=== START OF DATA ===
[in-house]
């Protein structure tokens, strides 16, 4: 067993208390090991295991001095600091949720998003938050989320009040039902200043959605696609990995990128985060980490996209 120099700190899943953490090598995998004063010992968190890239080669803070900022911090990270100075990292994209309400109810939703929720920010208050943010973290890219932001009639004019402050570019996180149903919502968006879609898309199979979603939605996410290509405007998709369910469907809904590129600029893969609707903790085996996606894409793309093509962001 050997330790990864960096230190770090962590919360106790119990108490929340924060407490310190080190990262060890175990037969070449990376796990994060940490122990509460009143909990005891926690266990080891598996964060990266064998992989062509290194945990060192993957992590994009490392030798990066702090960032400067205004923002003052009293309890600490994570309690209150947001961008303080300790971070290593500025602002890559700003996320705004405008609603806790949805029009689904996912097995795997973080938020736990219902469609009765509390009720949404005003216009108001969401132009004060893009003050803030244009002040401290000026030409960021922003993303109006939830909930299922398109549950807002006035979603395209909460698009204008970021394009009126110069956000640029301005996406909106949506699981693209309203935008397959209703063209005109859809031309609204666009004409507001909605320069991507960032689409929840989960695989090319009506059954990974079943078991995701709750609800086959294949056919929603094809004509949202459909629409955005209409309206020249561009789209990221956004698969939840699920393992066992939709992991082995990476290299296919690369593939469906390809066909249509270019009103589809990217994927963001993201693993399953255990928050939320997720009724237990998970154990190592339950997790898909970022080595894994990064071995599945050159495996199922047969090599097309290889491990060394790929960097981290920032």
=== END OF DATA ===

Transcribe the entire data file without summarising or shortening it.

[in-house]
């Protein structure tokens, strides 16, 4: 067993208390090991295991001095600091949720998003938050989320009040039902200043959605696609990995990128985060980490996209 120099700190899943953490090598995998004063010992968190890239080669803070900022911090990270100075990292994209309400109810939703929720920010208050943010973290890219932001009639004019402050570019996180149903919502968006879609898309199979979603939605996410290509405007998709369910469907809904590129600029893969609707903790085996996606894409793309093509962001 050997330790990864960096230190770090962590919360106790119990108490929340924060407490310190080190990262060890175990037969070449990376796990994060940490122990509460009143909990005891926690266990080891598996964060990266064998992989062509290194945990060192993957992590994009490392030798990066702090960032400067205004923002003052009293309890600490994570309690209150947001961008303080300790971070290593500025602002890559700003996320705004405008609603806790949805029009689904996912097995795997973080938020736990219902469609009765509390009720949404005003216009108001969401132009004060893009003050803030244009002040401290000026030409960021922003993303109006939830909930299922398109549950807002006035979603395209909460698009204008970021394009009126110069956000640029301005996406909106949506699981693209309203935008397959209703063209005109859809031309609204666009004409507001909605320069991507960032689409929840989960695989090319009506059954990974079943078991995701709750609800086959294949056919929603094809004509949202459909629409955005209409309206020249561009789209990221956004698969939840699920393992066992939709992991082995990476290299296919690369593939469906390809066909249509270019009103589809990217994927963001993201693993399953255990928050939320997720009724237990998970154990190592339950997790898909970022080595894994990064071995599945050159495996199922047969090599097309290889491990060394790929960097981290920032």